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2012

Land Health Surveillance : An Evidence-Based Approach to Land Ecosystem Management. Illustrated with a Case Study in the West Africa Sahel

Programme des Nations Unies pour l’Environnement (PNUE)

Titre : Land Health Surveillance : An Evidence-Based Approach to Land Ecosystem Management. Illustrated with a Case Study in the West Africa Sahel

Editor : Keith D. Shepherd
Auteur (s) : Keith D. Shepherd, Tor-Gunnar Vågen, Thomas Gumbricht, and Markus G. Walsh ;
Publisher  : Programme des Nations Unies pour l’Environnement (PNUE)
Date de parution : 2012

Présentation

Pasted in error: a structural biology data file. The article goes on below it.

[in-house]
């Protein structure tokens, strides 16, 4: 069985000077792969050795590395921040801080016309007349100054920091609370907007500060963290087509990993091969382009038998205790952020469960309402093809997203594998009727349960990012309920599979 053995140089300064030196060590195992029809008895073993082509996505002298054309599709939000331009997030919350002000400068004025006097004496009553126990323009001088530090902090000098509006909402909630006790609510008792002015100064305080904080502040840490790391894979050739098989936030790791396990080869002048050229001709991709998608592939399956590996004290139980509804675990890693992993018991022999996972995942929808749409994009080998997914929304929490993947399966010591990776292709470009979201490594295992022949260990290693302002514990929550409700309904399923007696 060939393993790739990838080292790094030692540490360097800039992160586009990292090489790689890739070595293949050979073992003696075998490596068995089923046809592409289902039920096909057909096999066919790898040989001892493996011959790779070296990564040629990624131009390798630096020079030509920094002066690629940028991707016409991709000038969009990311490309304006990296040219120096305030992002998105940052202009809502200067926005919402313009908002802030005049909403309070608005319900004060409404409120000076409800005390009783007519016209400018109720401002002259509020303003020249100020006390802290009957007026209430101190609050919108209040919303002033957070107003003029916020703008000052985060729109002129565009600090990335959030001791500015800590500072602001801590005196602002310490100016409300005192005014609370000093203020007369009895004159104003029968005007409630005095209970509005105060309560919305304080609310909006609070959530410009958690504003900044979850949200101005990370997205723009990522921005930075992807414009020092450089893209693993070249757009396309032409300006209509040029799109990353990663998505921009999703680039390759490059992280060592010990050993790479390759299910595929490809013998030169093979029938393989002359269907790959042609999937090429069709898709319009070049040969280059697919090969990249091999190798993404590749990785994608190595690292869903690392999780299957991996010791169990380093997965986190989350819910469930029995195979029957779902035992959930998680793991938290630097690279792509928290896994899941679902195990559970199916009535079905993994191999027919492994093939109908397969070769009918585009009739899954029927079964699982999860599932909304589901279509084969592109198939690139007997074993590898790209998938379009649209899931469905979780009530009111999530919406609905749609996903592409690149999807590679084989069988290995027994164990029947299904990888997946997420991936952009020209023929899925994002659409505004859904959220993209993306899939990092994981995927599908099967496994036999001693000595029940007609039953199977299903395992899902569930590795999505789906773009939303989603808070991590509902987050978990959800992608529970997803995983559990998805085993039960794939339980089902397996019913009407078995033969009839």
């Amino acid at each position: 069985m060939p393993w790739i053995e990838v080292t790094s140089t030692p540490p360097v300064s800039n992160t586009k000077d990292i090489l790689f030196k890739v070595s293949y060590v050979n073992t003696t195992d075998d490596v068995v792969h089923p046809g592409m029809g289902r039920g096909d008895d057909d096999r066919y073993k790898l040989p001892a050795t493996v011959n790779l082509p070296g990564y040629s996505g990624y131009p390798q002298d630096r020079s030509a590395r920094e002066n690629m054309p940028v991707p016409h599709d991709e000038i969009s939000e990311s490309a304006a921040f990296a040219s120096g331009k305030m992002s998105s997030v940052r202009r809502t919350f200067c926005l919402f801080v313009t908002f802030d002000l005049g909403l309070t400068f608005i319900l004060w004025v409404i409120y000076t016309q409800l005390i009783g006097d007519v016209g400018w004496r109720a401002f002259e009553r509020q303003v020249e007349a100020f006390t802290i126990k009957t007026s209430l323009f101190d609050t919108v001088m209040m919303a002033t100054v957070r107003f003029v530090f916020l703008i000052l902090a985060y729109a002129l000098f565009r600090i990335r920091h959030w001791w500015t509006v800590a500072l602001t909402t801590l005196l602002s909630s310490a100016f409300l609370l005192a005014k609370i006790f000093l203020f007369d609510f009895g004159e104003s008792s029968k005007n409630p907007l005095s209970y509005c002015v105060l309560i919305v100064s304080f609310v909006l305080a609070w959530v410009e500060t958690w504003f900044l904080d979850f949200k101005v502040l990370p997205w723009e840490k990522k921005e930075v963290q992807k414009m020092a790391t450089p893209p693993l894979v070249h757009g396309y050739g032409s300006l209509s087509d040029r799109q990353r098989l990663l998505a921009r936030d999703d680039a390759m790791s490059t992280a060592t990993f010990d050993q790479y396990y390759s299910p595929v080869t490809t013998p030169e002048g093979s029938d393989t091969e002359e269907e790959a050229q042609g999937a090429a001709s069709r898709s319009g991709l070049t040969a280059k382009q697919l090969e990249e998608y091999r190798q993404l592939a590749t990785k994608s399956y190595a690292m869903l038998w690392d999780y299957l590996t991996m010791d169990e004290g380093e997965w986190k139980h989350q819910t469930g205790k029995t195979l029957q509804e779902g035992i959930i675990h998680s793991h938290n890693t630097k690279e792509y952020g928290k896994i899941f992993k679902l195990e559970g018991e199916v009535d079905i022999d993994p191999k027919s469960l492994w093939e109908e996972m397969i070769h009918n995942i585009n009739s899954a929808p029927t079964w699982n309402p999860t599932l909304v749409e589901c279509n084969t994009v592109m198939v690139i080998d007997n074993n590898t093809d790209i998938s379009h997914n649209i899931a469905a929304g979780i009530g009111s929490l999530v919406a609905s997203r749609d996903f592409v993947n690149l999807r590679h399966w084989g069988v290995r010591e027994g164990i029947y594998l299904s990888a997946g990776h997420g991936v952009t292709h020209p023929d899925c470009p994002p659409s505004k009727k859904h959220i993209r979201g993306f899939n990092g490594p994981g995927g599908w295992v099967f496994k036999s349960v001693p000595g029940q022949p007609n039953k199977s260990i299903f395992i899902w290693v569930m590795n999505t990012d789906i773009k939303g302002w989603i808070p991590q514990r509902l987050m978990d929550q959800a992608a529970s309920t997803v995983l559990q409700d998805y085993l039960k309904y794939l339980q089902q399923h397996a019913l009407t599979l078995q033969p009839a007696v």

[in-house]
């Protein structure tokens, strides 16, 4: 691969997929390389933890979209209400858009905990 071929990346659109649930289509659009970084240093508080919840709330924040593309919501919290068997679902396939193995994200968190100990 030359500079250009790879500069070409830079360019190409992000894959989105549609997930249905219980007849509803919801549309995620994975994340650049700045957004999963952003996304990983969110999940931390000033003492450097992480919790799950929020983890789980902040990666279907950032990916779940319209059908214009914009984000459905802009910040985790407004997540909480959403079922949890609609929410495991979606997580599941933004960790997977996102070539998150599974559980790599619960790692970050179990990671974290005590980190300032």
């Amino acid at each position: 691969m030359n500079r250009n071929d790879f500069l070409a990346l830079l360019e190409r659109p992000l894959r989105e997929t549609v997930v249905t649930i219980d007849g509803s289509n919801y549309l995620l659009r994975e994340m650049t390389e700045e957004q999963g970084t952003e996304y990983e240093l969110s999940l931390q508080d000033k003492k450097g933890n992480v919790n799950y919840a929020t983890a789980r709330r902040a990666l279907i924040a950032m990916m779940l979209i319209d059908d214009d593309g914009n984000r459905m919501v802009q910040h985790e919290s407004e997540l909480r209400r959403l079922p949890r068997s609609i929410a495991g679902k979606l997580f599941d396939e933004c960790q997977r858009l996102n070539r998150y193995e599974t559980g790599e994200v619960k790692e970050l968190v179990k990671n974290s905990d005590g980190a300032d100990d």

Improving and maintaining land health – the capacity of land to sustain delivery of essential ecosystem services – is a prerequisite for wise ecosystem management and sustainable development. This is especially so in developing countries, where declining land health is threatening food security, poverty alleviation and national economies. However current information on land health and degradation is grossly inadequate for the task of planning and evaluating land management interventions. Policymakers and development agencies urgently need objective, quantitative, cost-efficient and practical assessments of land degradation and the associated risk factors to justify, target and prioritise investments. Land health surveillance is a science-based approach to land health assessment and monitoring designed to address this need. The approach is modelled on evidence-based approaches used in the public health sector, where surveillance is the main mechanism for determining public health policy and practice. In Part 1 of this report, we present scientific concepts and analytical approaches of land health surveillance as a building block for operational systems that can generate and interpret data to inform decisionmaking for improved land health in developing countries. In Part 2 we illustrate a regional application of land health surveillance with a synoptic screening study of land degradation in the Sahel using historical changes in vegetation growth and rainfall patterns based on remote sensing. In Part 3 we describe a framework for field level assessment of land degradation based on a sentinel site surveillance scheme and illustrate its application in Segou Region in Mali. In Part 4 we draw out the implications of the methods and results for development policy and research and for further application of the land health surveillance framework.

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